A recent Associated Press webinar titled “Does Faith Have a Place in Mental Health?” addressed the divide between the two seemingly taboo topics. Wednesday’s event served as a kickoff discussion for the publication of several articles on the topics of the AP, Conversation and Religion News Service.
Natasha Mikles, assistant professor of philosophy and religious studies at Texas State University, hosted. Panelists were Thema Bryant, president-elect of the American Psychological Association; David Morris, psychologist and author; and Rabbi Seth Winberg, executive director and senior chaplain of Brandeis Hillel.
Here are some takeaways from the discussion:
The divide between religion and mental health
Religion often focuses on things you can’t see, while psychology is a science that is often fact-driven, panelists said.
“There’s a strong empiricism, a strong focus on facts, to the discipline of psychology,” Morris said. “What is true is only the things that are observed; that runs through American culture in general.
These conflicting views, Bryant said, are a cause of the disconnect between two communities: those in the mental health field versus those in faith groups.
“There is research that shows that mental health providers, on average, approve of lower religiosity than the general public,” she said. “You have those who don’t identify as people of faith who create therapeutic models for people whose faith can be very central. We use two different languages.
Bryant said this is not a scenario where you should only have one or the other, religion or therapy. Tools from both fields should be implemented together as a personalized mix for each individual, she said.
To bring these two worlds together, Bryant said his organization plans to create a new department specifically to bridge this gap between psychology and religion. This branch will establish collaborations between the religious and psychological communities to find better results than either alone could provide.
Religion can help or harm mental health
Bryant used an example from research conducted during Hurricane Katrina. Several children were asked about their view of God during this moment of extreme emotion. There was a theme among the responses: the children said that God had either saved them or inflicted evil as punishment.
Both of these mindsets are present in the wider religious world, Bryant said, and they have implications for mental health.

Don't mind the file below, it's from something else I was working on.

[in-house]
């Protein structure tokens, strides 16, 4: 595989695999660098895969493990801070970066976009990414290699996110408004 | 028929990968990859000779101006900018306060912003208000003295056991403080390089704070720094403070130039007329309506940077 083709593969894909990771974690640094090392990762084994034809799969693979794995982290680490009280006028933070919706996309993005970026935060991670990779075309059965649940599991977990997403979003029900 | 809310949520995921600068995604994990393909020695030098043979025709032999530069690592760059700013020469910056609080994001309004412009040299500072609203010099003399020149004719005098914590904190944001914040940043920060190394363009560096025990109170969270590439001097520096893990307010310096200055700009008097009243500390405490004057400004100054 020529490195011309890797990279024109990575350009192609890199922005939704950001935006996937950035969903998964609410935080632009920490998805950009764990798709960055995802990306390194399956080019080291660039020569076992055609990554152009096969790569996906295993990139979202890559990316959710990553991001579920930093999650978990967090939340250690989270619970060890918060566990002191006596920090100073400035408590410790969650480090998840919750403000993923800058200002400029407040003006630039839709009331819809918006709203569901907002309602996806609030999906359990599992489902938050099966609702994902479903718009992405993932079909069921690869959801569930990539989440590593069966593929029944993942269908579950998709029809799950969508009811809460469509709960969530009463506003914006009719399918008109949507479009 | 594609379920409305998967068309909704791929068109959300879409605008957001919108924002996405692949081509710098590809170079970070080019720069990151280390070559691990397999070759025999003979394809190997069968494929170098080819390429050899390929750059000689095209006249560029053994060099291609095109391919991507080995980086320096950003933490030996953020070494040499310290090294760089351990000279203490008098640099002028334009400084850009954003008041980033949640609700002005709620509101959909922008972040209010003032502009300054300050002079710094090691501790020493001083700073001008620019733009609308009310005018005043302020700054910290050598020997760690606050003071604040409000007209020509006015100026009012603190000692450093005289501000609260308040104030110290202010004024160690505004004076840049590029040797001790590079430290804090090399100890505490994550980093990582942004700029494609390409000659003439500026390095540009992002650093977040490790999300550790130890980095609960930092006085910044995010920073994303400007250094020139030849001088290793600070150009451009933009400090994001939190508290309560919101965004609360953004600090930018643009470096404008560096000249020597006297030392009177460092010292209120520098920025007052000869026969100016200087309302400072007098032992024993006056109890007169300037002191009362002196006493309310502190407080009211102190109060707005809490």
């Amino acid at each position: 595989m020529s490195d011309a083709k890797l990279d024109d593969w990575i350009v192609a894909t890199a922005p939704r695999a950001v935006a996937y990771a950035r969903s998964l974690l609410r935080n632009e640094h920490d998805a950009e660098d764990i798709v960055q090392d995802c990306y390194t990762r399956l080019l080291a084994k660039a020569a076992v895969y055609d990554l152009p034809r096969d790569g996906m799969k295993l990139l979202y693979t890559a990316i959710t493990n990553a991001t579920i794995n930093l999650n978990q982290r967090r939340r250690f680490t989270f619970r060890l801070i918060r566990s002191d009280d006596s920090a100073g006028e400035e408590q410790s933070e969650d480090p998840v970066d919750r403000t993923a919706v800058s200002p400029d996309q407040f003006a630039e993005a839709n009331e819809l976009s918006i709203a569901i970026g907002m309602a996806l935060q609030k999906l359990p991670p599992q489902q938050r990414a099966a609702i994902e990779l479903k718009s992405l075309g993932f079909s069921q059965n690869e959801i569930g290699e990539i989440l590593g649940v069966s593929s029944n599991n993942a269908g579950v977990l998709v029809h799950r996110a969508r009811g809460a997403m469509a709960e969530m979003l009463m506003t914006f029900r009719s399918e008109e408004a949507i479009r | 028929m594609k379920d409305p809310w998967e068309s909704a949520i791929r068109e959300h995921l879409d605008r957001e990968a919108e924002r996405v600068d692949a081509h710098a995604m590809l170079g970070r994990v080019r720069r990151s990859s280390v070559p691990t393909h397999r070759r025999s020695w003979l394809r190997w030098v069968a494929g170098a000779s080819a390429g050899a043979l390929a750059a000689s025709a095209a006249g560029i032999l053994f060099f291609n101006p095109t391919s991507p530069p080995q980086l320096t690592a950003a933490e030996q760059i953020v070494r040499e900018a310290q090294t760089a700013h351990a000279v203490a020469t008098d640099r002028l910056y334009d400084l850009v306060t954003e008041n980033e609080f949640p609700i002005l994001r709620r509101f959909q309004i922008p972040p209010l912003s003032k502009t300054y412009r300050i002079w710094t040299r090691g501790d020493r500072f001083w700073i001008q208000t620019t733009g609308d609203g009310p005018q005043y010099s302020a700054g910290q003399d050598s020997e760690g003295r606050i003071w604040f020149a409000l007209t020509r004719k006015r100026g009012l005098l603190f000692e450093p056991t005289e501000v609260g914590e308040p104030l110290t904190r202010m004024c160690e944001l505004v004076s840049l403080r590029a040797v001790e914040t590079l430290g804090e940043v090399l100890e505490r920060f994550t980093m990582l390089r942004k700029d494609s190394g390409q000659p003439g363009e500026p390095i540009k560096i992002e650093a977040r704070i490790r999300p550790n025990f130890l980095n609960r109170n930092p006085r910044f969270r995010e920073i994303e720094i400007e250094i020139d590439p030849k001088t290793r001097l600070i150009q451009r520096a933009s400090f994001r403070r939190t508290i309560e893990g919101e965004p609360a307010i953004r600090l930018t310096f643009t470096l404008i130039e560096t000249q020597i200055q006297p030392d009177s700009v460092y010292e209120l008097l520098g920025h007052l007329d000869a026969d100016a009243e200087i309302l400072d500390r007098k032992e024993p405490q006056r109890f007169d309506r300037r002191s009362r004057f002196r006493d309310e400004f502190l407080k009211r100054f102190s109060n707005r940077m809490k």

When faith is seen as beneficial by the individual, he is on the positive side of religion or exhibits “positive religious adjustment”. Children who responded positively about God demonstrated this mindset.
On the other hand, there is a negative mindset we can develop from religion which Bryant called “negative religious adaptation.” Instead of seeing God as good, children who held this view saw their pain as sent by God to punish them. This belief can be destructive to mental health as it often leads to feelings of guilt.
Rabbi Winberg described this feeling of fear or guilt as a powerful emotion that can determine whether we positively or negatively face religious beliefs. This can be a determining factor in whether religion hurts or helps with depression and overall mental well-being, he said.
According to Morris, the United States needs to “round up” mindsets like these so that fewer Americans fall on the extremes of this spectrum of beliefs.
Change will take effort
In Mikles’ class at Texas State University, she often shares a phrase about the importance of individuality. She told the event that mental health professionals should keep this same lesson in mind.
“Christianity doesn’t exist, there are only Christians,” Mikles said. “There is no Islam, only Muslims. It’s about centralizing individuals.
Rabbi Winberg suggested that in the future, religious professionals like him will need to advocate for their congregations to get help outside of the religious realm. Religious leaders can recommend mental health professionals, he said.
Rabbi Winberg and other panelists expressed hope that it is possible to overcome the current divide between faith and sanity. If and when the gap is closed, it will be for the good of both worlds, they said.